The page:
150 Years And Counting: Wesson anniversary planners uncover history along the way
Marilyn Britt is used to wearing a lot of hats. She’s a assistant vice president of a bank,, head of the Wesson Chamber of Commerce and leader of her hometown’s Friends of the Library. Amateur sleuth, however, is only a recently acquired title.
It was her role as chamber president that had her viewing a stack of VHS tapes during a lunch break last December. The videos were actually compiled from reel-to-reel recordings of Wesson’s 1964 centennial taken by then-school principal N. B. White.
“I was trying to watch them before for our first planning meeting,” Britt recalls, referring to preparations for Wesson’s biggest Founder’s Day ever, the one that later this month will celebrate 150 years.
That’s when she saw it. Five minutes, 12 seconds into the black and white footage – something no one else ever had caught.
Just a few frames, mixed in innocently enough among the others of a parade and a turtle race and beauty pageant, and they showed two men on a platform taking part in some type of ceremony. One of the men – in a top hat and tails and most probably the mayor – is handling what appears to be the cornerstone of a building.
“I just kept rewinding it and watching it, over and over, until I was sure it was what I thought it was, and where I thought it was,” she says. Excited, Britt called the mayor and asked him to come and take a look at the footage himself.
Mayor Alton Shaw was quick to agree with her assessment of the video: Yes, it looked like the men had planted a time capsule, and yes, it appeared to have been placed in a brick corner of the Old Wesson School.
The discovery was due in part to a project begun by the Wesson Friends of the Library in 2005, which ensured the reel-to-reel relics Britt examined were preserved. The town had the films transferred to DVD earlier this year so residents and visitors can enjoy them during the upcoming anniversary celebration.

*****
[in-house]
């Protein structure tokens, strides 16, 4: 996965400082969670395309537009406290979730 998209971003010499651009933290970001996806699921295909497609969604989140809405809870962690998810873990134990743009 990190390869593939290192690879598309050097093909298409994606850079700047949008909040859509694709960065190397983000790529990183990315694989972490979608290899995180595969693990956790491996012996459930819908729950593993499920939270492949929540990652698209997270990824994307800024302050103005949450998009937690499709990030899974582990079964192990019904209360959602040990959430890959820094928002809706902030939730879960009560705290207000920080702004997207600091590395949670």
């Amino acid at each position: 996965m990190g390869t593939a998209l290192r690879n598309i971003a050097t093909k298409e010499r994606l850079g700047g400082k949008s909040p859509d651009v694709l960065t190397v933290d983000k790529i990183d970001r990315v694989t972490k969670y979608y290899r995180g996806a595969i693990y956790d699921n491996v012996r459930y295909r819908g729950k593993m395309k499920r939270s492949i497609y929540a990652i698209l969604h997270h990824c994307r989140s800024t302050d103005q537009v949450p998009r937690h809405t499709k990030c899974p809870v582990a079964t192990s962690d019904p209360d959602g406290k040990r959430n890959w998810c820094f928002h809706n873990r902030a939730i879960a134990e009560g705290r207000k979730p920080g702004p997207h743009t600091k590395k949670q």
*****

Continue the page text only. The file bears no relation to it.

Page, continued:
Among the other recordings to be shown that day is a film made by library volunteers of Rilla Smith, a recently -deceased direct descendant of Wesson Mills owner, Captain Oliver. “I’m so happy we took the time to tape Mrs. Smith sharing her personal knowledge of Wesson’s history,” Britt says, referring to the project.
Locals have also been asked to contribute items for museum displays planned especially for Founder’s Day. Among the antiquities recently donated by Edward Smith Jr. are scales and a meat slicer from a general store, metal roller skates, a milk bucket, an ox yoke, a wooden structure used to survey land and a cotton-weighing device. Dixie Thornton will serve as curator for the displays.
As part of an evening barbecue and birthday cake event open to the public, town officials plan to bury a new time capsule that will later be covered by a permanent marker and brick work.
It is the uncovering of the 50-year-old time capsule, however, that has added an element of intrigue to a sesquicentennial that already promised to interest history buffs and fun-lovers alike. With a parade, open houses, demonstrations, contests, and the opening of the mysterious capsule on tap, Wessonians have a lot to look forward to during the April 25 and 26 bash.
According to Mayor Shaw, it’s only appropriate that a celebration be held, because Wesson is a town that appreciates its history. “The renovation of the old school is a good example of how residents feel about the past,” he points out. “The street lights we’re putting up are modeled after original ones from the mill town years, and we work hard to maintain our downtown area.”
Not only is the town celebrating a big birthday, but its chamber of commerce is marking 25 years as well. “To have these milestones coincide, then to have the Smithsonian exhibit at Co-Lin to complement them – it’s really remarkable,” Britt adds.
The Smithsonian exhibit, titled “From Mill Town to College Town,” is being displayed in the Mutton Building on the Copiah-Lincoln Community College Wesson campus. The exhibit, on display through May 9, includes a historical look at the evolution of Wesson and has photos and items from the National Archives as well as local artifacts from Copiah and nearby counties as part of the display. Co-Lin is only one of two community colleges approved by the Mississippi Humanities Council for the exhibit.
For more information about Wesson’s 150th Anniversary Celebration, call the Wesson Chamber of Commerce at 601-643-5000.
PHOTO SUBMITTED / In 1968 Junior Auxiliary volunteers were busy making sure everyone was vaccinated for measles. A picture in... read more